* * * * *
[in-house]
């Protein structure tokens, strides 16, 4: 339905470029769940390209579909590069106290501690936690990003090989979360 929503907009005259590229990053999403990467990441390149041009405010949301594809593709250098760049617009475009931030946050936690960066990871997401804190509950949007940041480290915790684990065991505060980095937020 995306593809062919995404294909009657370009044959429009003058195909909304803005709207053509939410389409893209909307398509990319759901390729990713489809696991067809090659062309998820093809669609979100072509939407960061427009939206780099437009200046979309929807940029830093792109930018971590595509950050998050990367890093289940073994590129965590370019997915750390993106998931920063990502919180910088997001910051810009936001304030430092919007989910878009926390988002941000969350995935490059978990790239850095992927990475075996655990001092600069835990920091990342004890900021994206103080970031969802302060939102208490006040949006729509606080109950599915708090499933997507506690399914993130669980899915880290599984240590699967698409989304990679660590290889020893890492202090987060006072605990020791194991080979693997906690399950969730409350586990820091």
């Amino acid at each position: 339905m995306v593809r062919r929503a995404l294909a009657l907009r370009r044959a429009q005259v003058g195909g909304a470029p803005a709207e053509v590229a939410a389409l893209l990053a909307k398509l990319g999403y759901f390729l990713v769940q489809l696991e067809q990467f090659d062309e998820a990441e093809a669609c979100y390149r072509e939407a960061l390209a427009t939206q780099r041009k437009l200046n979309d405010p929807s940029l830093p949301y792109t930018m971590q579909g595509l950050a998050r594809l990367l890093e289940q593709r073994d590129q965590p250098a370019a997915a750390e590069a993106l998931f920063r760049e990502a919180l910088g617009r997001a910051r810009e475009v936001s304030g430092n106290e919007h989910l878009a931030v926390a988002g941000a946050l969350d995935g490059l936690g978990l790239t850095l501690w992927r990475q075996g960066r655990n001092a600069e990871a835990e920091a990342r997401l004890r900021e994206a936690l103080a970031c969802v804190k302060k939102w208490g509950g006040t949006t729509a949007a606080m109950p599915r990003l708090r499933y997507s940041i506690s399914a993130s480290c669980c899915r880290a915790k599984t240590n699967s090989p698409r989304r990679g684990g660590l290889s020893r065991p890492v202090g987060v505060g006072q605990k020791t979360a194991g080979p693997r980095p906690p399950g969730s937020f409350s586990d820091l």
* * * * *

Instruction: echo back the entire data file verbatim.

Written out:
[in-house]
């Protein structure tokens, strides 16, 4: 339905470029769940390209579909590069106290501690936690990003090989979360 929503907009005259590229990053999403990467990441390149041009405010949301594809593709250098760049617009475009931030946050936690960066990871997401804190509950949007940041480290915790684990065991505060980095937020 995306593809062919995404294909009657370009044959429009003058195909909304803005709207053509939410389409893209909307398509990319759901390729990713489809696991067809090659062309998820093809669609979100072509939407960061427009939206780099437009200046979309929807940029830093792109930018971590595509950050998050990367890093289940073994590129965590370019997915750390993106998931920063990502919180910088997001910051810009936001304030430092919007989910878009926390988002941000969350995935490059978990790239850095992927990475075996655990001092600069835990920091990342004890900021994206103080970031969802302060939102208490006040949006729509606080109950599915708090499933997507506690399914993130669980899915880290599984240590699967698409989304990679660590290889020893890492202090987060006072605990020791194991080979693997906690399950969730409350586990820091």
């Amino acid at each position: 339905m995306v593809r062919r929503a995404l294909a009657l907009r370009r044959a429009q005259v003058g195909g909304a470029p803005a709207e053509v590229a939410a389409l893209l990053a909307k398509l990319g999403y759901f390729l990713v769940q489809l696991e067809q990467f090659d062309e998820a990441e093809a669609c979100y390149r072509e939407a960061l390209a427009t939206q780099r041009k437009l200046n979309d405010p929807s940029l830093p949301y792109t930018m971590q579909g595509l950050a998050r594809l990367l890093e289940q593709r073994d590129q965590p250098a370019a997915a750390e590069a993106l998931f920063r760049e990502a919180l910088g617009r997001a910051r810009e475009v936001s304030g430092n106290e919007h989910l878009a931030v926390a988002g941000a946050l969350d995935g490059l936690g978990l790239t850095l501690w992927r990475q075996g960066r655990n001092a600069e990871a835990e920091a990342r997401l004890r900021e994206a936690l103080a970031c969802v804190k302060k939102w208490g509950g006040t949006t729509a949007a606080m109950p599915r990003l708090r499933y997507s940041i506690s399914a993130s480290c669980c899915r880290a915790k599984t240590n699967s090989p698409r989304r990679g684990g660590l290889s020893r065991p890492v202090g987060v505060g006072q605990k020791t979360a194991g080979p693997r980095p906690p399950g969730s937020f409350s586990d820091l």